Of course, Members experiencing issues during Tax Time 2012 should contact us at Tax Policy to report their concerns.

Lodgment Program Differentiation Framework

Also, we thought this might be a good time to remind members about the new Lodgment Program Differentiation Framework that will start from 1 July 2013. We have published information in previous TaxVine newsletters about the Framework and will continue to keep members informed as more information is made available by the ATO. Information about the new Framework can be found on the ATO website.

We strongly recommend Members familiarise themselves with the new Framework so that they can be prepared for when it starts next year. Members with any concerns regarding the Framework should contact us at Tax Policy.

Stephanie Caredes CTA is Tax Counsel at The Tax Institute.

The Tax Institute is Australia’s leading professional association in tax. Its 13,000 members include tax agents, accountants and lawyers as well as tax practitioners in corporations, government and academia.

Friday, 19 October 2012

A membership update from the CEO

Membership renewal packs

If you have not already received your membership renewal pack, it will be with you in the coming weeks. With the launch of the Chartered Tax Adviser designation, these packs include a complimentary certificate (and frame, if purchased), membership card and decal for Chartered Tax Adviser, Fellow and Associate members. Affiliate members receive the complimentary membership card, and all packs include important information on our products and CPD.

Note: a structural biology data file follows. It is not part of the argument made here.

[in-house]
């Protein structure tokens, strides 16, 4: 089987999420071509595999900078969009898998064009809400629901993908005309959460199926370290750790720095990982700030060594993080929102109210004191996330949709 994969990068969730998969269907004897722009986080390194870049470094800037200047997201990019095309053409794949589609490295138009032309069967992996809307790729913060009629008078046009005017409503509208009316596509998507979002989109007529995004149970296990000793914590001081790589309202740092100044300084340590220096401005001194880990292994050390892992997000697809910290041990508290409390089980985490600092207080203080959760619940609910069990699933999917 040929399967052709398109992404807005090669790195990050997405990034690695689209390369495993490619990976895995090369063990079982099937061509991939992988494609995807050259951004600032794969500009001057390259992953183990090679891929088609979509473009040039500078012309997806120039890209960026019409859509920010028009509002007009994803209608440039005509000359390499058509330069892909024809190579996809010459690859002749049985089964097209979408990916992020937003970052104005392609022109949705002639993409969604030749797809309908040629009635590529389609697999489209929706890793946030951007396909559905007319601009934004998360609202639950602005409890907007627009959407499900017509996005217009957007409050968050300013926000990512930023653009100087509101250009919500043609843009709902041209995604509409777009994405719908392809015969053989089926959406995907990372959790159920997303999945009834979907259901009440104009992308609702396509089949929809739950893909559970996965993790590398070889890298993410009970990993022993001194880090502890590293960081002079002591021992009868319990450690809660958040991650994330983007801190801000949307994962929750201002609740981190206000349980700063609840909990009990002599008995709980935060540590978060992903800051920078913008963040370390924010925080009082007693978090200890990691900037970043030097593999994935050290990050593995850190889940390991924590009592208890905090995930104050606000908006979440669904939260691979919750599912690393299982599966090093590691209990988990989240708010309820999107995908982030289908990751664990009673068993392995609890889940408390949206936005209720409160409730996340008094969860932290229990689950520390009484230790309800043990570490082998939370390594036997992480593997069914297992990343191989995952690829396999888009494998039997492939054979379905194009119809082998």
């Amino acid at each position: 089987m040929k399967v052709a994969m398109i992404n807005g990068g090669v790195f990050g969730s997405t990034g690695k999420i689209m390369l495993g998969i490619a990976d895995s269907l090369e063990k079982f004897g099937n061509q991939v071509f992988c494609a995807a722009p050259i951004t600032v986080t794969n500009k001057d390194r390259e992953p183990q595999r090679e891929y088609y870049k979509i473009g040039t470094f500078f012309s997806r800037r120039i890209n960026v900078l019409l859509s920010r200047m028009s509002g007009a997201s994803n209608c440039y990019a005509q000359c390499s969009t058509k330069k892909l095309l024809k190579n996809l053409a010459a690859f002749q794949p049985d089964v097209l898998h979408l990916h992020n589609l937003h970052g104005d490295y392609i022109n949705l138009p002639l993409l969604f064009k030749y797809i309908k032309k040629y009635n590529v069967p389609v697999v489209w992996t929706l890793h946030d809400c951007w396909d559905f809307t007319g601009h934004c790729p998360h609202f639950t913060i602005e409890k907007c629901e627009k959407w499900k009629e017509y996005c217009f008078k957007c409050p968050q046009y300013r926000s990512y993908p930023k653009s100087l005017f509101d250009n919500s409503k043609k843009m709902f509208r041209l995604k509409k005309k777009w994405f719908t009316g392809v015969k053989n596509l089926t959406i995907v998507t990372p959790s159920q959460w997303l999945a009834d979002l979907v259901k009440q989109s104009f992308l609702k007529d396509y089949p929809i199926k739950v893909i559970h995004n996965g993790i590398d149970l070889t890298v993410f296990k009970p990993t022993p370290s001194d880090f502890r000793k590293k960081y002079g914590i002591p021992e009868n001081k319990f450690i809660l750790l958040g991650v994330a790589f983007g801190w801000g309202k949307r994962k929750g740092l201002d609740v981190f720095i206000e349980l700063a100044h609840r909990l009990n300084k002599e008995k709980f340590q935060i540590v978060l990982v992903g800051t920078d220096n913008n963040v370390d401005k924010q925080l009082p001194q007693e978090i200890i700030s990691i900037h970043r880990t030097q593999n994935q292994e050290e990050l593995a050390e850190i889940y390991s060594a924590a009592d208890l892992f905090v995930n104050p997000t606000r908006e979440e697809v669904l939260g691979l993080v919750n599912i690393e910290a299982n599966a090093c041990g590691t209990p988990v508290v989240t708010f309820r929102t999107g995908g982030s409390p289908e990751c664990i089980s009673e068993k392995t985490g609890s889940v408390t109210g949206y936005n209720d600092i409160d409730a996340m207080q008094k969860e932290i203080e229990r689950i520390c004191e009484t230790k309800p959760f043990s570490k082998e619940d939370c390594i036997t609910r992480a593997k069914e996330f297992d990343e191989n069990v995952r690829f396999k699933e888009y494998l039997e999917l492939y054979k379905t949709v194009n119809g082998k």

Logos can be downloaded from our website with your postnominals are available for Chartered Tax Adviser, Fellow and Associate members as a complimentary marketing tool. They can be incorporated into your larger suite of business marketing, such as business cards, letterhead, website, and other marketing collateral.

Your pathway to a globally recognised tax designation

The Tax Institute now offers the CTA Advisory Exam to tax professionals who are seeking to qualify for the highest level tax designation in Australia, the Chartered Tax Adviser (CTA).
To attain the new designation, applicants will be required to sit the CTA Advisory Exam to ensure that they demonstrate the highest level of professional tax skills, quality advice and acute commercial skills joining a growing international network. The first CTA Advisory Exam will be held on 20 November 2012.

Australia’s first CTAs

Congratulations to all our new and existing members who have successfully qualified as Australia’s first Chartered Tax Advisers. The new designation allows these qualifying members to join a growing international network of Chartered Tax Advisers, providing international opportunities previously unattainable for Australian tax professionals.